Ideally, we writers grow and find some fresh insight, some new glimmer of revelation, with each blank page we fill. I know I can go back and look at something I wrote last month, last week, even just yesterday, and see immediately where there's room for improvement.
Now that I'm finished with the mystery I spent the last year writing and have it shopped out (slamming me into Waiting mode), I'm feeling ready to go back to another ms I left in hiatus last year. I'm pretty sure I'll be able to look at it now, judge its strength, see where its flaws are, and give it a thorough revision in a reasonably short period of time.
Overall, I thought it was "pretty good" the last time I looked at it. It will be interesting to see whether my impression changes when I take it back out of the drawer. What am I saying? Of course, my opinion will have changed. Big chunks of that ms are going to immediately strike me as "Suck City." Such is the whole raison d'être for review and revision.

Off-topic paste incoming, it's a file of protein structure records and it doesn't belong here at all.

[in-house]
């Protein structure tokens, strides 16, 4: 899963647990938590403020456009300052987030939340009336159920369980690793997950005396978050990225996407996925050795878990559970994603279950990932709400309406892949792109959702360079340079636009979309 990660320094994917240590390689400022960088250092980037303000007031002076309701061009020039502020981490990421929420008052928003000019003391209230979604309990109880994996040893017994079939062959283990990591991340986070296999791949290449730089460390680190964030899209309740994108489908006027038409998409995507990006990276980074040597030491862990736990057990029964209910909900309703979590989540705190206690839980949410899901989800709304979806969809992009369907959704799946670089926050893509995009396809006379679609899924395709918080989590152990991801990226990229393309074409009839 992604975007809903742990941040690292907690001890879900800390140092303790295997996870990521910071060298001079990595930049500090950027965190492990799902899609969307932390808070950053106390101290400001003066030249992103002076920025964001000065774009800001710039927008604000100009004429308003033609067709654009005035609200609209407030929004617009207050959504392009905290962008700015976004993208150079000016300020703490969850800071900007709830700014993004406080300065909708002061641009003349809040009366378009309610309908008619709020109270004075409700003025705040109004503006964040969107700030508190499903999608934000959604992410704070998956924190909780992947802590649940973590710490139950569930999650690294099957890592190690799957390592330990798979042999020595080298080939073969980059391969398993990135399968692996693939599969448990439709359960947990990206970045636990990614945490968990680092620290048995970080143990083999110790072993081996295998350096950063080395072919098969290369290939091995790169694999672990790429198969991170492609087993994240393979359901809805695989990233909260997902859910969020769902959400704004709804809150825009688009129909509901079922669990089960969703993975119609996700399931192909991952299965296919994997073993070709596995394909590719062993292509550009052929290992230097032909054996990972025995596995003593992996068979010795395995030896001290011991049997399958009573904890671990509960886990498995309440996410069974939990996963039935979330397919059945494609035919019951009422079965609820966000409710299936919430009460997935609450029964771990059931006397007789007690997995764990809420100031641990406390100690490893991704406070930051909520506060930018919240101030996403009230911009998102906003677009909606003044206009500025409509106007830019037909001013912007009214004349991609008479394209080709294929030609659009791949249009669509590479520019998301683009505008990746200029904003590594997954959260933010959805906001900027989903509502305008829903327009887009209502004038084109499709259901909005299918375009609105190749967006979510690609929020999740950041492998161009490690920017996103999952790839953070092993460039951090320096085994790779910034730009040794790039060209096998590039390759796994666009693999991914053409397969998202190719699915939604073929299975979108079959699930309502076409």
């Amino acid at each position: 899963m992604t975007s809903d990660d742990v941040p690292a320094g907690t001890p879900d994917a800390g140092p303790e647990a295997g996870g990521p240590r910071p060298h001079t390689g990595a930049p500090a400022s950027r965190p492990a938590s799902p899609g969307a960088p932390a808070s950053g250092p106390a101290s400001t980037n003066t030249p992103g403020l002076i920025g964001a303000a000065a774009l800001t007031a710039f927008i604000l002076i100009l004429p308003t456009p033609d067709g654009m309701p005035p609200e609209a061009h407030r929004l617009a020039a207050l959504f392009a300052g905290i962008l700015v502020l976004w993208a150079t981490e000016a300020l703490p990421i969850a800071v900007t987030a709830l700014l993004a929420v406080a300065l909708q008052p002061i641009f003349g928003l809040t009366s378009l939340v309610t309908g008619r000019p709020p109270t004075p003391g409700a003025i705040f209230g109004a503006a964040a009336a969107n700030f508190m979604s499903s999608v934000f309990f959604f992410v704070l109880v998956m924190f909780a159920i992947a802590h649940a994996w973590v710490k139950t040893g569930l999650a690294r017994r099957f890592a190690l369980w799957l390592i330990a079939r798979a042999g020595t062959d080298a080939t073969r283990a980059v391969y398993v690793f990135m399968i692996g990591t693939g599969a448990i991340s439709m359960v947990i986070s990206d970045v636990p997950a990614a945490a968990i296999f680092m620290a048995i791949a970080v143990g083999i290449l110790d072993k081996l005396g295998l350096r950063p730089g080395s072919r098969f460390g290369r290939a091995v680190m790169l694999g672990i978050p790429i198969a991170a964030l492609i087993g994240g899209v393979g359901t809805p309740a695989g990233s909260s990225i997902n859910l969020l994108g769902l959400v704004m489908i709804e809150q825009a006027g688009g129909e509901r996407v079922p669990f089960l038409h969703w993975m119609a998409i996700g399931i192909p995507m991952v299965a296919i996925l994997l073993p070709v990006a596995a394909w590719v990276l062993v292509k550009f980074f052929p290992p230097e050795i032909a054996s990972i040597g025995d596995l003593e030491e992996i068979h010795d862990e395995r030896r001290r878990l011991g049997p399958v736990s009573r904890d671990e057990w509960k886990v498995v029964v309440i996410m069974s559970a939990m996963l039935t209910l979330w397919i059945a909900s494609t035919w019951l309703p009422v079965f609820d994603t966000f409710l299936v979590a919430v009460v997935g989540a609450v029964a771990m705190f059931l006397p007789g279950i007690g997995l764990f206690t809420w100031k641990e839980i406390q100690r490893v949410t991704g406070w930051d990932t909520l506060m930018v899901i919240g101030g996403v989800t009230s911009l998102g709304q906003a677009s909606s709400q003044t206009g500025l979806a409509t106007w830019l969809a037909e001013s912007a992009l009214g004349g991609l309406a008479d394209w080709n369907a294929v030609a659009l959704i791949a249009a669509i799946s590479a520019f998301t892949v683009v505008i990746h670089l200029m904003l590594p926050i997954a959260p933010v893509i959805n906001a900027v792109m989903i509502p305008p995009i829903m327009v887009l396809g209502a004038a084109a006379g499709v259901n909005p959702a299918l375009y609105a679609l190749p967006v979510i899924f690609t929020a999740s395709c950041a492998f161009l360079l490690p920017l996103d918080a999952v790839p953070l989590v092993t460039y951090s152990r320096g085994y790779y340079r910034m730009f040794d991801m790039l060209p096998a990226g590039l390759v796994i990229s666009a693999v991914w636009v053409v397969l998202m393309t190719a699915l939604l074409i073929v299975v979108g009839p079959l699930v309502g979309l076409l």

When you become complacent, when you no longer believe (or want to hear) that your work can stand some polishing and fine-tuning, or when you develop a sense of complete laissez faire about the whole process, that's when it's time to perhaps look into another pastime. I see writers who, I swear, are using the same stale passages, the same tired old phraseology, even the same recycled words they were using two or three years back. Something is fundamentally wrong when they no longer have the capacity to come up with something fresh and new.
Which reminds me -- Psssst. Girlie. Yeah, you. Clue. You really need to write better press releases, especially if you're going to stick with the same old free Internet variety. You need a new hook! Seriously, at this rate, you don't have a prayer of pimping your client's old, recycled verbiage that's never, ever rejuvenated.
Speaking of lazy writing, can anyone tell me what in the world this Wild Word, symbalize, might mean?